On World Care Day consider the stories of children
The Sector > Workforce > Advocacy > February 16 is World Care Day, highlighting the challenges of those in out of home care

February 16 is World Care Day, highlighting the challenges of those in out of home care

by Freya Lucas

February 14, 2024

Out of home care, sometimes known as foster care, involves a child, or children, being removed from their family of origin for their own health and safety. 


On 16 February the challenges, stories and triumphs of those who have out of home care as part of their life story are shared as part of World Care Day. 


World Care Day is a significant day for those working in early childhood education and care (ECEC) because, unfortunately, some of the children with whom ECEC professionals work will experience being taken into out of home care situations. 


Latest figures (from 2022) note that there are 45,400 Australian children and young people in out of home care.


“You never grow out of being in foster care,” a 28-year-old woman who spent most of her teenage years in foster and residential care shared. 


A decade later and now living in a home she has purchased, she continues to experience stigma due to her experience of living in the care system as a child.


This World Care Day, MacKillop Family Services (MacKillop) is encouraging people to deepen their understanding of children in care, and celebrate the outcomes they achieve, despite a challenging start to their lives.


MacKillop’s World Care Day campaign gives a voice to young people with a care experience by enabling them to share their stories, so people in the community can see life in care through a different lens.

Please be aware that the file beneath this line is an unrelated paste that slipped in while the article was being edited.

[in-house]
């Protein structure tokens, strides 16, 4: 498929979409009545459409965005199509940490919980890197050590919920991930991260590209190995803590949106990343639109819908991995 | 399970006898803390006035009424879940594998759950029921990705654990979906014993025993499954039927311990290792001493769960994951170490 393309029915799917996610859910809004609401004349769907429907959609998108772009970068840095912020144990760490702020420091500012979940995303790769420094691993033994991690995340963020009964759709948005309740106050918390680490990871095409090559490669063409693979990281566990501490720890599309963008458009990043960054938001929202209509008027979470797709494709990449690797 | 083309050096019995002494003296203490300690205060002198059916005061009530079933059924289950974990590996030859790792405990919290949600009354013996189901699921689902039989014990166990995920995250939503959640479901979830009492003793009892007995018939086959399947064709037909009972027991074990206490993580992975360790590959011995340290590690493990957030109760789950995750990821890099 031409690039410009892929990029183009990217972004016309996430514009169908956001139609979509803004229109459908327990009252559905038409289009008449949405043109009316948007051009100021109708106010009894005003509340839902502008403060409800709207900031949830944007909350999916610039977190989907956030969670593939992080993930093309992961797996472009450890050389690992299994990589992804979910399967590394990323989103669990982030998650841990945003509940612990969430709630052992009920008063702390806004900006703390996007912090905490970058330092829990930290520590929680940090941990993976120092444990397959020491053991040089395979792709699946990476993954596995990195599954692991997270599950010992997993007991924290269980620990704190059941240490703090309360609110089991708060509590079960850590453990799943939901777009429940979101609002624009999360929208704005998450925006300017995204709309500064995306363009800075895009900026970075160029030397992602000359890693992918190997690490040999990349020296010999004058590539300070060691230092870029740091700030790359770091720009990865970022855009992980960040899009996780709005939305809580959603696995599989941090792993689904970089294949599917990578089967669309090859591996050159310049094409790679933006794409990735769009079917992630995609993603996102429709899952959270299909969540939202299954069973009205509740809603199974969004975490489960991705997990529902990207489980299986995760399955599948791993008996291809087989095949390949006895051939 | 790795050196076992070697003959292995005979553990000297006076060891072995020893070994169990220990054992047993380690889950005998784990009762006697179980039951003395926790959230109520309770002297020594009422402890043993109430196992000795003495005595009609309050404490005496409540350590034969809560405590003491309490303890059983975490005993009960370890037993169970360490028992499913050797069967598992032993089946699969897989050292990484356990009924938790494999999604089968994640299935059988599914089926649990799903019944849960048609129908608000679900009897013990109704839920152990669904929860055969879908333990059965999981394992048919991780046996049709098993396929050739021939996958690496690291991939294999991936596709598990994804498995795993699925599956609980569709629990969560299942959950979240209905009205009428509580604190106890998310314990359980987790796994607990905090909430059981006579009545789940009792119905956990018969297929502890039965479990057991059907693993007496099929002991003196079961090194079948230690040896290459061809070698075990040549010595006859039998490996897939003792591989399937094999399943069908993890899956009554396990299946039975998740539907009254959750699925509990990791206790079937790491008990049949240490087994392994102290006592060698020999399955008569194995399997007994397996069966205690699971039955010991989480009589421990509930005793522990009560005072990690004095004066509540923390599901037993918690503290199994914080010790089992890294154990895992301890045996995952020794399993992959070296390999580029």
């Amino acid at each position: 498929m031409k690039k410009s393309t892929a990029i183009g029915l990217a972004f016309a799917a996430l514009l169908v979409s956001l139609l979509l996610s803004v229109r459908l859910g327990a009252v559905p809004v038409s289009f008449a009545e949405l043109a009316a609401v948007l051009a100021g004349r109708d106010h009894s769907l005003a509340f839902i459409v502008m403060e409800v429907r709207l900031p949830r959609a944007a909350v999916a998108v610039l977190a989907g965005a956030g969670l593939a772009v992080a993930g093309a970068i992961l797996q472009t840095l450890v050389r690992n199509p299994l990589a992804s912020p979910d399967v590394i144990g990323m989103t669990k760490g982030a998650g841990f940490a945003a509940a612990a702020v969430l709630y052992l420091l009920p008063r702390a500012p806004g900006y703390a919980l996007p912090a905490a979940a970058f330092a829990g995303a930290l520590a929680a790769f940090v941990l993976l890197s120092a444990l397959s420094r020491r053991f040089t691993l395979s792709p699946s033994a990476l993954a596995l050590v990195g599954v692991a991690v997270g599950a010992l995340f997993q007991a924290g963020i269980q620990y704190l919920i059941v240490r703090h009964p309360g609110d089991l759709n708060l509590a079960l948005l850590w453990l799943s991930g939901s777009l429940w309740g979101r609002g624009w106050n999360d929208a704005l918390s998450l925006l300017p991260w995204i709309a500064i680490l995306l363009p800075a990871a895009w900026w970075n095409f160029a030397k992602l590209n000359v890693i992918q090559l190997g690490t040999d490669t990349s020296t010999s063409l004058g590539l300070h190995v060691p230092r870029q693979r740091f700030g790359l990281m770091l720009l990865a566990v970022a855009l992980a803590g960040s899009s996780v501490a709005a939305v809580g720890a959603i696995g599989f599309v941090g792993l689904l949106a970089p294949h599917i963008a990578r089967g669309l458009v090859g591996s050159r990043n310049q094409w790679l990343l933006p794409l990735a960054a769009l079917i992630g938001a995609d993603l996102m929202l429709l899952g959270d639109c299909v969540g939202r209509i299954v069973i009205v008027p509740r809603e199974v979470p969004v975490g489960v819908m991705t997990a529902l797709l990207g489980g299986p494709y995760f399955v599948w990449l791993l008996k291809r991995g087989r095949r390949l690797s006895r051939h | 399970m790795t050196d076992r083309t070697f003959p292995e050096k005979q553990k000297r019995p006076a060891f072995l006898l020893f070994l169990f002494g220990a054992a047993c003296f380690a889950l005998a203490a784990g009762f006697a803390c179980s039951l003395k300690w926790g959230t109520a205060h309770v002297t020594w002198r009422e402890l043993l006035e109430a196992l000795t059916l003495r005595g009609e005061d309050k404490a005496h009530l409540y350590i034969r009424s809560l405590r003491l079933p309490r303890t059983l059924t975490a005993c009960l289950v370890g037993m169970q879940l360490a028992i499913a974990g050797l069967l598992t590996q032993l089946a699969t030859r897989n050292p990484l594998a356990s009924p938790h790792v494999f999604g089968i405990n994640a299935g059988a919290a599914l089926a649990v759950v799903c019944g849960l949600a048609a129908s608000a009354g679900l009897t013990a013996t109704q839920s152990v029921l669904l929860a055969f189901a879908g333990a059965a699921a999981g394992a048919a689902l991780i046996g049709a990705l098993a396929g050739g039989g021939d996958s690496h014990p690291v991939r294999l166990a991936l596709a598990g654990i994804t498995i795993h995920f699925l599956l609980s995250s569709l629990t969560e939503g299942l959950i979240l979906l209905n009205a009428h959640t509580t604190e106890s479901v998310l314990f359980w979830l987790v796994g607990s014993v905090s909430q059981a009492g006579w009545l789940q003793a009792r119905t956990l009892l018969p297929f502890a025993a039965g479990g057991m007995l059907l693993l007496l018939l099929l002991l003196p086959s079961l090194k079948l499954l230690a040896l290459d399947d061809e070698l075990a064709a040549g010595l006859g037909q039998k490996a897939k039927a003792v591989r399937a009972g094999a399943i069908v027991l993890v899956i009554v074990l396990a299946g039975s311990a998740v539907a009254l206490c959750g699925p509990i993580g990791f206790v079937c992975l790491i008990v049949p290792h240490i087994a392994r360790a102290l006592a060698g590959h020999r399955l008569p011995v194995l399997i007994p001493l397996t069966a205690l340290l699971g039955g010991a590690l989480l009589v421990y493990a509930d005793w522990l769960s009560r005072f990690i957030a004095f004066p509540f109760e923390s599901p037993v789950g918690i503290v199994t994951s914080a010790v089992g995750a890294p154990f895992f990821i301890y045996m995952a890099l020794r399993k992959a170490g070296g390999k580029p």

MacKillop’s CEO Robyn Miller sees first-hand how young people in care face judgment and discrimination, which impacts their wellbeing and future prospects.


“Nationally, MacKillop looks after more than 3,000 children and young people in residential and foster care each year,” she shared. 


“We know every one of them is dealing with the trauma of leaving their family. They also face barriers to staying at their regular school and keeping in touch with school friends; keeping connected to their sporting team or dance class; and they often lack family support to fall back on.”


“What inspires me on a daily basis is the extraordinary courage and resilience of these young people, who often go on to post-secondary education, trade apprenticeships, become community leaders and create their own safe and nurturing families.” 


Ms Miller hopes World Care Day will help to address the stigma that people with lived experience of the out of home care system face. 


“We know that growing up in care does not make children ‘less than’ their peers and should not pre-determine a future with lesser outcomes,” she added.


“We hope that by sharing their stories, we can challenge this portrayal, address the stigma, and celebrate the remarkable courage and achievements of young people with a care experience.” 


Visit www.mackillop.org.au/CareDay for more information or to hear the stories of young people in care. 

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